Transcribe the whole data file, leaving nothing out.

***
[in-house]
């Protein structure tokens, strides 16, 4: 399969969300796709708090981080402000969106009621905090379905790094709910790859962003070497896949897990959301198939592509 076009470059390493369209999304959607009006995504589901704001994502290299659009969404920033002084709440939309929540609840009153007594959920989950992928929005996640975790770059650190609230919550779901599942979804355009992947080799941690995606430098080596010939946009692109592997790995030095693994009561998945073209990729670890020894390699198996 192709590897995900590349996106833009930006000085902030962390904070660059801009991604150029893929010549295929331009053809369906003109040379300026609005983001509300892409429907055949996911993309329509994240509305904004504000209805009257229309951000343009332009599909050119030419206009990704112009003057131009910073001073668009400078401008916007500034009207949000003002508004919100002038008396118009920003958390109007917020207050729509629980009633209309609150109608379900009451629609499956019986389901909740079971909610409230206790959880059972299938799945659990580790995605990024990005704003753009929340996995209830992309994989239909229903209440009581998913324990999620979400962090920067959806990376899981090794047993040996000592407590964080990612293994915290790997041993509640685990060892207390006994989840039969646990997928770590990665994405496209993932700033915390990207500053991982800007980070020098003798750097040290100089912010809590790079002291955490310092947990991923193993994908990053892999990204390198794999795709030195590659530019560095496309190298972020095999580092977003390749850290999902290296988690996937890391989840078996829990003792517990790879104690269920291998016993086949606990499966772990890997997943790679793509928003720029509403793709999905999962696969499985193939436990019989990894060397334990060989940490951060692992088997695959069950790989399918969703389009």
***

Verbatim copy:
[in-house]
């Protein structure tokens, strides 16, 4: 399969969300796709708090981080402000969106009621905090379905790094709910790859962003070497896949897990959301198939592509 076009470059390493369209999304959607009006995504589901704001994502290299659009969404920033002084709440939309929540609840009153007594959920989950992928929005996640975790770059650190609230919550779901599942979804355009992947080799941690995606430098080596010939946009692109592997790995030095693994009561998945073209990729670890020894390699198996 192709590897995900590349996106833009930006000085902030962390904070660059801009991604150029893929010549295929331009053809369906003109040379300026609005983001509300892409429907055949996911993309329509994240509305904004504000209805009257229309951000343009332009599909050119030419206009990704112009003057131009910073001073668009400078401008916007500034009207949000003002508004919100002038008396118009920003958390109007917020207050729509629980009633209309609150109608379900009451629609499956019986389901909740079971909610409230206790959880059972299938799945659990580790995605990024990005704003753009929340996995209830992309994989239909229903209440009581998913324990999620979400962090920067959806990376899981090794047993040996000592407590964080990612293994915290790997041993509640685990060892207390006994989840039969646990997928770590990665994405496209993932700033915390990207500053991982800007980070020098003798750097040290100089912010809590790079002291955490310092947990991923193993994908990053892999990204390198794999795709030195590659530019560095496309190298972020095999580092977003390749850290999902290296988690996937890391989840078996829990003792517990790879104690269920291998016993086949606990499966772990890997997943790679793509928003720029509403793709999905999962696969499985193939436990019989990894060397334990060989940490951060692992088997695959069950790989399918969703389009």